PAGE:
Updated April 5, 2021 - 7:29 pm
An appellate court has sided with Steve Wynn in his defamation lawsuit against attorney Lisa Bloom and her law firm in a legal battle over a news release about allegations against the former casino mogul.
A three-judge panel with the 9th U.S. Circuit Court of Appeals late last month upheld a lower court’s decision to deny Bloom’s motion to dismiss Wynn’s complaint.
Bloom had filed what’s known as an anti-SLAPP motion — designed to stop frivolous claims — arguing that Wynn was a “billionaire trying to silence his critics.”
Her Las Vegas attorney, Marc Randazza, said Monday that he planned to file court papers later this week, asking for a full panel of judges to review the motion.
“It is poorly reasoned and untethered from legal principle,” Randazza said of the March 25 decision from the 9th Circuit.
The unpublished opinion stemmed from Wynn’s defamation lawsuit in response to a news release from The Bloom Firm in which Lisa Bloom said she represented “a new woman alleging sexual harassment and retaliation against Steve Wynn.”
Bloom said her client was a dancer from the show ShowStoppers at Wynn Las Vegas from late 2014 through late 2016, and was ordered to strip down “to be sexually appealing to Mr. Wynn.”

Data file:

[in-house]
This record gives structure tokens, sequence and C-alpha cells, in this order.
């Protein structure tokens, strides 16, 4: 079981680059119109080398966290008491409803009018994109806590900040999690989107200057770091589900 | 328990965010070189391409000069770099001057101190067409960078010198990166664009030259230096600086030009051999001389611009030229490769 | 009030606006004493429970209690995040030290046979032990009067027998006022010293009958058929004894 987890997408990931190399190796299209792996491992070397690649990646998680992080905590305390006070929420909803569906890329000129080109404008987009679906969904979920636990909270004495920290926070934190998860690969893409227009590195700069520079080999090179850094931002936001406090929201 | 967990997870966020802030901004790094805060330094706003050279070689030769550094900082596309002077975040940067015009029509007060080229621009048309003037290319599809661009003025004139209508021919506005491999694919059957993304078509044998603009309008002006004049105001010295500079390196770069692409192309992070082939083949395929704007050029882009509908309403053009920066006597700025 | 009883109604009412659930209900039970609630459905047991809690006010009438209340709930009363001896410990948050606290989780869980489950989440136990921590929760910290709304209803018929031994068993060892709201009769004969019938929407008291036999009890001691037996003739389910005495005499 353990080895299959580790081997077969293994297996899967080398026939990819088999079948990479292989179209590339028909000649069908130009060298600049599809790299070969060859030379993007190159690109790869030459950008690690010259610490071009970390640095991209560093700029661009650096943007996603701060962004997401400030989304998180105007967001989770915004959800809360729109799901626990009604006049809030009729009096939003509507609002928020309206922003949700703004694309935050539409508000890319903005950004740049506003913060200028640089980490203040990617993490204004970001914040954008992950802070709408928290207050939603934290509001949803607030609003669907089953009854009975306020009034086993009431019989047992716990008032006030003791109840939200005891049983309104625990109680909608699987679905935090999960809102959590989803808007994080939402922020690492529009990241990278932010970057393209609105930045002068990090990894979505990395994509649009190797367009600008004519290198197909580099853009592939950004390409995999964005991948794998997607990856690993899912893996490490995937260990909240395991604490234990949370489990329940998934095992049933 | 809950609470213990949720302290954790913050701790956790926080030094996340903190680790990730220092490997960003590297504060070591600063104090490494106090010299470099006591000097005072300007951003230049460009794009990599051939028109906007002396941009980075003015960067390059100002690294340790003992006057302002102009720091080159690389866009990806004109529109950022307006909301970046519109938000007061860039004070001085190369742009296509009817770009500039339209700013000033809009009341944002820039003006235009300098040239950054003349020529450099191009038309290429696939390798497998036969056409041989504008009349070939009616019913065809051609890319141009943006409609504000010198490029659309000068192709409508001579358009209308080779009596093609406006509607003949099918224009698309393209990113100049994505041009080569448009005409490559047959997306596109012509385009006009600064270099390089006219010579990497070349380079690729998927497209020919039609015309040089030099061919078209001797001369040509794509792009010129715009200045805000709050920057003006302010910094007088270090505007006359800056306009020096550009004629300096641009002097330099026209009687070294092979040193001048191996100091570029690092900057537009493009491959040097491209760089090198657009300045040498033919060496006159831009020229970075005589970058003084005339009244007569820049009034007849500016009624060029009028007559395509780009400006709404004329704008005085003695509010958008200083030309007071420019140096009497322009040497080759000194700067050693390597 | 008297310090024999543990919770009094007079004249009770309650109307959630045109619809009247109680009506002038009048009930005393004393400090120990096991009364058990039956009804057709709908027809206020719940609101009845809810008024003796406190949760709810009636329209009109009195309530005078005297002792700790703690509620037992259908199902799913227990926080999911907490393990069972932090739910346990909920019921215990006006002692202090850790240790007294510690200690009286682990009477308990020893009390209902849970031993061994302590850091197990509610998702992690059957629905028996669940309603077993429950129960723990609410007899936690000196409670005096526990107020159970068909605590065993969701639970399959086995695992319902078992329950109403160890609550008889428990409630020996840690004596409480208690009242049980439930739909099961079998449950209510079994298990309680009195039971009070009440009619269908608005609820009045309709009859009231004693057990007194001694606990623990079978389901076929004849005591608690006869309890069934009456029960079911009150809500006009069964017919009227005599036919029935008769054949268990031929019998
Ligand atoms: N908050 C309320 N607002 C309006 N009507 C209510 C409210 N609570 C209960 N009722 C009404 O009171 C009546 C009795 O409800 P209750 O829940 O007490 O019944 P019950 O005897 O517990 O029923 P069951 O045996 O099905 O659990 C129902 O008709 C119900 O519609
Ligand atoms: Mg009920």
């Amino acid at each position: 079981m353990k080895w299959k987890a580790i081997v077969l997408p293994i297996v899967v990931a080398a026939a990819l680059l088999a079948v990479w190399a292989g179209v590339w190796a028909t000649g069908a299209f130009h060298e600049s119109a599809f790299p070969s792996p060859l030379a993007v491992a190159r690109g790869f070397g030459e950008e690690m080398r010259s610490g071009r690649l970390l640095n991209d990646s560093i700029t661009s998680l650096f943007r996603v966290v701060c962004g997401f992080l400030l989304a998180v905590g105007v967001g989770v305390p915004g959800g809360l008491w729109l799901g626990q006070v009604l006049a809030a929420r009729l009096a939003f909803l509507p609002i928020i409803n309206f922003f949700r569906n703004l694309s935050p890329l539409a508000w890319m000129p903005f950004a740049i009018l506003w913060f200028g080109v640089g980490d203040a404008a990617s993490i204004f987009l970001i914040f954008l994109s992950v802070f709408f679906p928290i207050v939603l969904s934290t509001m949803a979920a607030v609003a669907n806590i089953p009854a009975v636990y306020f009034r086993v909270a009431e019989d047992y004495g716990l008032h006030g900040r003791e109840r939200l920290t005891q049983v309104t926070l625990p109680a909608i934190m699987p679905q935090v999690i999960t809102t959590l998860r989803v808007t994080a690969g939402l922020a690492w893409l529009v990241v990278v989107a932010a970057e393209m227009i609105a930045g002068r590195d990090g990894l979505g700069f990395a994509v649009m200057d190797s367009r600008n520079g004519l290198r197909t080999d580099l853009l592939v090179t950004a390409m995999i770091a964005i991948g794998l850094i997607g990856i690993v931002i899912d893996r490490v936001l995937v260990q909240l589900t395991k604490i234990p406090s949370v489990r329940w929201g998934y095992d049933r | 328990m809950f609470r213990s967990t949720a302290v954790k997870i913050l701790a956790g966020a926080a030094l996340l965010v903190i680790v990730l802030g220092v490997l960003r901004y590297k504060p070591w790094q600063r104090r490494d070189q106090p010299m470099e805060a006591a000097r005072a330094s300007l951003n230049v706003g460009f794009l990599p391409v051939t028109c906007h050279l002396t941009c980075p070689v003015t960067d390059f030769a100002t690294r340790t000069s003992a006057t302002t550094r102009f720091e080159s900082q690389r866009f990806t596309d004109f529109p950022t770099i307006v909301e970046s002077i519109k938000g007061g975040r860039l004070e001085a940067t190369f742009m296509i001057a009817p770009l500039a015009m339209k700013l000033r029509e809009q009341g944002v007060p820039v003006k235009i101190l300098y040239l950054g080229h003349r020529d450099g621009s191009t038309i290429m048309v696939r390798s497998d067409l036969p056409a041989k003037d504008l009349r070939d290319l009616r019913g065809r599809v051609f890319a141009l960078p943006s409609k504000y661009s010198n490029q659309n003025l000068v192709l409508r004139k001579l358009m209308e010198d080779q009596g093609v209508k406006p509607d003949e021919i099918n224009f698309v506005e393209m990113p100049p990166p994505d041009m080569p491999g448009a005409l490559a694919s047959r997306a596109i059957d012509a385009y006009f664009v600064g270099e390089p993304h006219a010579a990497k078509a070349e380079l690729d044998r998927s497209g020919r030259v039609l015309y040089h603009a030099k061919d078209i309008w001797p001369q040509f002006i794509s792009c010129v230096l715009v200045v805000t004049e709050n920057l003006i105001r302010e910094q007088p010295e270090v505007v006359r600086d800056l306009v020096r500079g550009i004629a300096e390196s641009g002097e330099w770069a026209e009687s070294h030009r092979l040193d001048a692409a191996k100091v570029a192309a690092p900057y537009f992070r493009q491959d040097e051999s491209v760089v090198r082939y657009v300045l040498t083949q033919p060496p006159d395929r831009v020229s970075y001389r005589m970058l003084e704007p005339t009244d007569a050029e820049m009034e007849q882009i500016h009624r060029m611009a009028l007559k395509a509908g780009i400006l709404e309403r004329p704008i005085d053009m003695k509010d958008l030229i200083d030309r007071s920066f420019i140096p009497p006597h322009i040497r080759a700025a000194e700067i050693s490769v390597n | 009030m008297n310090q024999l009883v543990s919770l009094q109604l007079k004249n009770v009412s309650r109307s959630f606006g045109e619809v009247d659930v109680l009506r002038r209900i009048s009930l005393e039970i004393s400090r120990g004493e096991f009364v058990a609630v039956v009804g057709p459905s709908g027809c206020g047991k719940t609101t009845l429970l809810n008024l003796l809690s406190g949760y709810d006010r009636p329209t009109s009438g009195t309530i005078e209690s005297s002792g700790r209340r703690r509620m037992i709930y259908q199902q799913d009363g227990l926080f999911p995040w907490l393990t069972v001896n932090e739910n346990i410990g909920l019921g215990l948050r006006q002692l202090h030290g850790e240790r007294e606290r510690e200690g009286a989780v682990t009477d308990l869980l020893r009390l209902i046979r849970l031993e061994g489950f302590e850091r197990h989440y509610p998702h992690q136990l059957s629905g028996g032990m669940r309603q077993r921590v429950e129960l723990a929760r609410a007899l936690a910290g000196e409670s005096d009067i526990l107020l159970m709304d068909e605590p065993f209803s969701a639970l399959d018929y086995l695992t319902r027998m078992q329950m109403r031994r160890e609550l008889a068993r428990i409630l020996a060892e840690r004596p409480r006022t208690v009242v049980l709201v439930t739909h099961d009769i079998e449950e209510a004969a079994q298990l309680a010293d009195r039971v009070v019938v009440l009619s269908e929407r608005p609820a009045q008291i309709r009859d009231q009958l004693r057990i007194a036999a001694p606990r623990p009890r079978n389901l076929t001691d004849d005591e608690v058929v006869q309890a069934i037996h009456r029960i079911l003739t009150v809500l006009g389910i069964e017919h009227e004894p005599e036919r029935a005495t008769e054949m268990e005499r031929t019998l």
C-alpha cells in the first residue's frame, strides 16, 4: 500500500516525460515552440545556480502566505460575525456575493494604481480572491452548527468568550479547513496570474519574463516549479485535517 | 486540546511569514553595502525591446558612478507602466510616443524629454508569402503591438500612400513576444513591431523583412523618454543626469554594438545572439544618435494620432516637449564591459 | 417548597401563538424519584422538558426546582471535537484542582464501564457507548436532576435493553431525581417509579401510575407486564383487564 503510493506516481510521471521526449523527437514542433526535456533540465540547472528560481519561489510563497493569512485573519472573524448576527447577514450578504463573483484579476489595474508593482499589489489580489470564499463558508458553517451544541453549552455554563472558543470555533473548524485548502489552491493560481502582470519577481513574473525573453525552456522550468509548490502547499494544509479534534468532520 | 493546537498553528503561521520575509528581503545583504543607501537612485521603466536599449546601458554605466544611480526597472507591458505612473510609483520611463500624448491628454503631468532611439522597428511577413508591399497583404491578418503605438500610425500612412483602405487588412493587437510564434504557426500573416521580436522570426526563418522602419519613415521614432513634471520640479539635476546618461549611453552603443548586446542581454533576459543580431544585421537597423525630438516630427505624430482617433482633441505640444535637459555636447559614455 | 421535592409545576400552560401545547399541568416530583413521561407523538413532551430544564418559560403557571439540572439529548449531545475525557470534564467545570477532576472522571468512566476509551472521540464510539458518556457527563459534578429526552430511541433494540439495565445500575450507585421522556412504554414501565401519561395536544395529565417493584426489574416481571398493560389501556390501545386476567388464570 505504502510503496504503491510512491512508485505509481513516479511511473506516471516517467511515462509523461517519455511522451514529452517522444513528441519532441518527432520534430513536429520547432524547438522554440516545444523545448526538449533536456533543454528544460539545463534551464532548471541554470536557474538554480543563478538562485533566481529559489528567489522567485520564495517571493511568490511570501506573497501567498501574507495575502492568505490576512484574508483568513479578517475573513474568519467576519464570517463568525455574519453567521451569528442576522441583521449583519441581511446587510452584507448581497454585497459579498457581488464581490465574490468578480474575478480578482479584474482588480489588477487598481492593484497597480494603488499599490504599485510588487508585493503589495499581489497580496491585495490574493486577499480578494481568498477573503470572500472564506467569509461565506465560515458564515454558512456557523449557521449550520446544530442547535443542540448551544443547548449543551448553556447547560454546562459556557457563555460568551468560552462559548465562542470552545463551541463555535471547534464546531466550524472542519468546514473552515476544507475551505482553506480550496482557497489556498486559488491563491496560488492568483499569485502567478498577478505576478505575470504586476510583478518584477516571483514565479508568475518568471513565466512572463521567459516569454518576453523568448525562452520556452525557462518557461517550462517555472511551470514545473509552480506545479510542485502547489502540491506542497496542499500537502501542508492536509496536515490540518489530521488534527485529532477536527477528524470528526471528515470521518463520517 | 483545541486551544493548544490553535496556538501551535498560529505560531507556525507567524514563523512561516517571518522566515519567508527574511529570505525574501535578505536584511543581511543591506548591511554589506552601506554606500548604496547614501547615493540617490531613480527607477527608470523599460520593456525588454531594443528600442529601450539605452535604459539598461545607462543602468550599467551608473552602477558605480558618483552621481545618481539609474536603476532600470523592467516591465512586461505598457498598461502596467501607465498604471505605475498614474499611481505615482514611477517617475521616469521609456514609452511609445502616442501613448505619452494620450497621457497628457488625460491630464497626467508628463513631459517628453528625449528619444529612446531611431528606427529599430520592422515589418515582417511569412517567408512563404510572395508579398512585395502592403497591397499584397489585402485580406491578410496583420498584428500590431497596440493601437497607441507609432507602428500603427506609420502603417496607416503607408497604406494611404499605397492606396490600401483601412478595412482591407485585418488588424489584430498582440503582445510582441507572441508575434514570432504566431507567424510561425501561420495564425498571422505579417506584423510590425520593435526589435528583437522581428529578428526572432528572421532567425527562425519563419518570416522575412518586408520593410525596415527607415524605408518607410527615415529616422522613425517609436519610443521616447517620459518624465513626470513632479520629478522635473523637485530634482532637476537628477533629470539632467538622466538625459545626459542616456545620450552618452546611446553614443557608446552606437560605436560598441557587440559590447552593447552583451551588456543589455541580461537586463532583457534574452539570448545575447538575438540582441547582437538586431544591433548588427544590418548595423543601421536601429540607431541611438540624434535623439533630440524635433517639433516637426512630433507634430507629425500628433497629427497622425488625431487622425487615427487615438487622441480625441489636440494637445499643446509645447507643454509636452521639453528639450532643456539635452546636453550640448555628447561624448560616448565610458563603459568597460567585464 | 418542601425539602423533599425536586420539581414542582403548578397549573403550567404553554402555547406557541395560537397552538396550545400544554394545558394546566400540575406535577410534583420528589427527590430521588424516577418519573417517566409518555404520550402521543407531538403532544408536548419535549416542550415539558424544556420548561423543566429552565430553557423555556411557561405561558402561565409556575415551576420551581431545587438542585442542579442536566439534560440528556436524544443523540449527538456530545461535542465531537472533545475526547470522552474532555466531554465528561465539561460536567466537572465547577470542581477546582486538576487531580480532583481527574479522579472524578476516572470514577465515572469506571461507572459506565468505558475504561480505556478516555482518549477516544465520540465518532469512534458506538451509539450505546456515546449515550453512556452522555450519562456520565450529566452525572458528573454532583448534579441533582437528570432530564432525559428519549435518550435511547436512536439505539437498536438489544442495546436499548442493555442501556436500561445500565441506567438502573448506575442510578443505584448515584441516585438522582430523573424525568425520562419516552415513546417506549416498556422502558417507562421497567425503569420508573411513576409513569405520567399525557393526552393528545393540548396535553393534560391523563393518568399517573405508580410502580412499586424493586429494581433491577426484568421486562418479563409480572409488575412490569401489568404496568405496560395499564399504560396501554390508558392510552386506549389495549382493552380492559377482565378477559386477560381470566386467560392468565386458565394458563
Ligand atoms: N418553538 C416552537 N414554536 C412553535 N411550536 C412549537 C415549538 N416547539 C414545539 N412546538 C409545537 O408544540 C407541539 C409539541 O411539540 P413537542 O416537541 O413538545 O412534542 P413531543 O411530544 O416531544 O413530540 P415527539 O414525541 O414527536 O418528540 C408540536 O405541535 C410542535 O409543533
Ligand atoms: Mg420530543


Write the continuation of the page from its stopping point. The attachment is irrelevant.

Wynn called accusations that he leered at female performers a false attempt to pressure payments, saying he was legally blind at the time.
“Wynn has demonstrated a genuine dispute of material fact as to whether Bloom Defendants acted with actual malice in publishing the Press Release,” the 9th Circuit panel wrote. “Bloom Defendants chose to publish the Press Release inculpating Wynn after learning that none of the witnesses could confirm that Wynn played any role in giving the instructions and without considering alternative explanations or investigating further.”
The appellate court is based in San Francisco.
A year ago, Senior U.S. District Judge James Mahan also ruled in Wynn’s favor when he refused to throw out the defamation lawsuit.
“A reasonable jury could find the information that witnesses relayed to defendants was inconsistent with the contents of the press release,” Mahan wrote. “If the facts known to defendant were inconsistent with their press release, there is enough evidence to support a jury’s determination that defendants published the press release with actual malice because defendants would have necessarily published it with knowledge or reckless disregard of its falsity.”
Wynn seeks at least $75,000 in damages from Bloom, according to the lawsuit.
In court briefs, Randazza had argued that Wynn was attempting to “silence his critics” through the defamation claim.
Wynn stepped down as CEO and chairman of Wynn Resorts in February 2018, after multiple allegations of sexual misconduct and sexual harassment.
Bloom’s lawyer also wrote that Wynn’s eyesight was “a red herring issue” and defended the news release.
“In bringing this lawsuit, he is perhaps more like Oedipus — lacking vision, but not eyesight,” Randazza wrote in March 2019. “However, at this stage of the proceedings, let us accept the implication that Wynn is as blind as Tiresias. It is still legally irrelevant. The question is whether Ms. Bloom knew, for a fact, that Wynn is so blind that he cannot ‘leer at’ a scantily clad woman, or whether Ms. Bloom entertained serious doubts as to Wynn’s complete blindness. The answer is no.”